“A Defensive Stance"
Security Management, March 2016
Author: Lilly Chapa, Associate Editor

As 80,000 spectators, including French President Francois Hollande, were entering the Stade de France for a soccer match, a security guard stopped one patron with a ticket. During the ensuing pat-down, the guard discovered that the man was wearing a suicide vest, which he detonated after he fled, killing himself and a bystander.

The actions of that guard certainly saved many lives that night. But securing stadiums for any event is a continual concern for their security staffs. While there are not nationwide operating procedures for sports venue security, the major U.S. sports organizations share best practices and seek certification under the SAFETY Act. That certification , while not a mandate, is an opportunity for venues to apply for liability protection if they develop an effective counterterrorism plan. Many stadiums have taken innovative steps toward that goal:

  • Stadiums have involved fans in securing their surroundings, including developing an app that allows patrons to report security concerns.
  • Stadium security officials are turning to social media prior to games to monitor the potential for trouble in and outside of the venue.
  • Sports marketers are increasingly focusing their efforts –and finances—on fostering a safe atmosphere at sporting venues.

"Four Indicators Security Professionals Should Look For When Identifying Suicide Bombers"
Security Management, December 2015
Author: Michael Gips, Vice President, Publishing

The article begins with three scenarios in which a sense of foreboding was triggered by specific acts and behaviors that were difficult to articulate at the moment but were indicators of a terrorist bent on suicide. These types of attacks are spreading beyond the typical theatres of Israel, Iraq, Afghanistan, Pakistan, and Syria into Europe. They are also becoming more sophisticated as terrorists share techniques and technologies on the Internet. However, the “telltale signs," or TTIs, can be detected through a four-part deception model: appearance, behavior and belongings, context, and documentation. For example:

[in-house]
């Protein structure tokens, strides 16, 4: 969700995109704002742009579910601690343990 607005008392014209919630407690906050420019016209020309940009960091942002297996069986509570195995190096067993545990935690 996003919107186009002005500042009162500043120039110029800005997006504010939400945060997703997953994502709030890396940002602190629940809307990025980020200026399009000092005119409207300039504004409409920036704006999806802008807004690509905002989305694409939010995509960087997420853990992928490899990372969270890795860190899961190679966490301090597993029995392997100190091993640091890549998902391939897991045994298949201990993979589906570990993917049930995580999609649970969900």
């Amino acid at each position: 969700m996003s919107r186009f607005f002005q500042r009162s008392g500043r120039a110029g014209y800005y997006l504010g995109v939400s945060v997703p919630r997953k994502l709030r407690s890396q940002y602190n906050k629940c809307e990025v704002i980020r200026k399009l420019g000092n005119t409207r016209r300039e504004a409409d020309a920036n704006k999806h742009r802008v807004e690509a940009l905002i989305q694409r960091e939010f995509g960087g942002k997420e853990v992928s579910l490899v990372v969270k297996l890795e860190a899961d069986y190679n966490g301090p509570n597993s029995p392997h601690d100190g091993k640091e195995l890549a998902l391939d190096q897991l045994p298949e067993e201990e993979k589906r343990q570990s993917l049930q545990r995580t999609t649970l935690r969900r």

• A rough-hewn appearance among smartly attired people is a certain TTI.
  • Irregular behavior, such as heavy sweating, unnatural movements, or a blank stare is also a clue.
  • Poor, questionable, or counterfeit documents such as driver’s licenses or work permits should trigger close scrutiny.

Sources of Information on Antiterrorism and Threat Detection (PDF)

The Security Database & Library Catalog of the IRC has hundreds of records on the subjects of terrorism, counterterrorism, and antiterrorism, including references to books, Security Management articles, government reports, Annual Seminar recorded sessions, and other documents. Print items are available for use onsite in the O.P. Norton Information Resources Center (IRC) by ASIS International members. Some items have links to electronic versions accessible via the Internet.

Additional sources of information are compiled in the Resource Guide on Terrorism, available to ASIS members as a download from the ASIS website. To access these resources, sign-in to the ASIS website,, then scroll down to the ASIS Library (IRC) under “Quick Links" to navigate to the Security Database & Library Catalog.

For more help and search suggestions, see “Search Tips" on the website, or use the “Contact Us" link to send questions by email.